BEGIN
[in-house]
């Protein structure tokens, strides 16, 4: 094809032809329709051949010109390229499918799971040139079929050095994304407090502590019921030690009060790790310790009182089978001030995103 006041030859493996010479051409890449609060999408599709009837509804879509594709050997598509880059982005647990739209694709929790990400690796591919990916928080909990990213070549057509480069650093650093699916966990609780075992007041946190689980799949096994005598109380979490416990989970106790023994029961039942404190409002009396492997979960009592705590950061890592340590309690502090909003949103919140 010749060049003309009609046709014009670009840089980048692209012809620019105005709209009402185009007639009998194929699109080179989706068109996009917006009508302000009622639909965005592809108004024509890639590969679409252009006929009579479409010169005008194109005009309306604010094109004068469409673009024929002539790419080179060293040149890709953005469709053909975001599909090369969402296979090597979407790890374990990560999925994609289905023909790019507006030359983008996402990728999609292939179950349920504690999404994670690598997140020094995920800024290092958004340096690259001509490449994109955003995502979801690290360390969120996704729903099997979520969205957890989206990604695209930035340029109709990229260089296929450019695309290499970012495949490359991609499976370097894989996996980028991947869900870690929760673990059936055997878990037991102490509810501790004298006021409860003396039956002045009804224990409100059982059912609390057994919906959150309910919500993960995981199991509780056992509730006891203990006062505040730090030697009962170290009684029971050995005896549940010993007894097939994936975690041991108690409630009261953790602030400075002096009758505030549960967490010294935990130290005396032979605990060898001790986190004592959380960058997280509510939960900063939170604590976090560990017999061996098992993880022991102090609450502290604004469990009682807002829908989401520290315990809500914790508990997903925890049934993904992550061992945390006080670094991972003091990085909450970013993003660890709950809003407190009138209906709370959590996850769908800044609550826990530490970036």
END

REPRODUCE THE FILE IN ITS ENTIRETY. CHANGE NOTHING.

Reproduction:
[in-house]
């Protein structure tokens, strides 16, 4: 094809032809329709051949010109390229499918799971040139079929050095994304407090502590019921030690009060790790310790009182089978001030995103 006041030859493996010479051409890449609060999408599709009837509804879509594709050997598509880059982005647990739209694709929790990400690796591919990916928080909990990213070549057509480069650093650093699916966990609780075992007041946190689980799949096994005598109380979490416990989970106790023994029961039942404190409002009396492997979960009592705590950061890592340590309690502090909003949103919140 010749060049003309009609046709014009670009840089980048692209012809620019105005709209009402185009007639009998194929699109080179989706068109996009917006009508302000009622639909965005592809108004024509890639590969679409252009006929009579479409010169005008194109005009309306604010094109004068469409673009024929002539790419080179060293040149890709953005469709053909975001599909090369969402296979090597979407790890374990990560999925994609289905023909790019507006030359983008996402990728999609292939179950349920504690999404994670690598997140020094995920800024290092958004340096690259001509490449994109955003995502979801690290360390969120996704729903099997979520969205957890989206990604695209930035340029109709990229260089296929450019695309290499970012495949490359991609499976370097894989996996980028991947869900870690929760673990059936055997878990037991102490509810501790004298006021409860003396039956002045009804224990409100059982059912609390057994919906959150309910919500993960995981199991509780056992509730006891203990006062505040730090030697009962170290009684029971050995005896549940010993007894097939994936975690041991108690409630009261953790602030400075002096009758505030549960967490010294935990130290005396032979605990060898001790986190004592959380960058997280509510939960900063939170604590976090560990017999061996098992993880022991102090609450502290604004469990009682807002829908989401520290315990809500914790508990997903925890049934993904992550061992945390006080670094991972003091990085909450970013993003660890709950809003407190009138209906709370959590996850769908800044609550826990530490970036």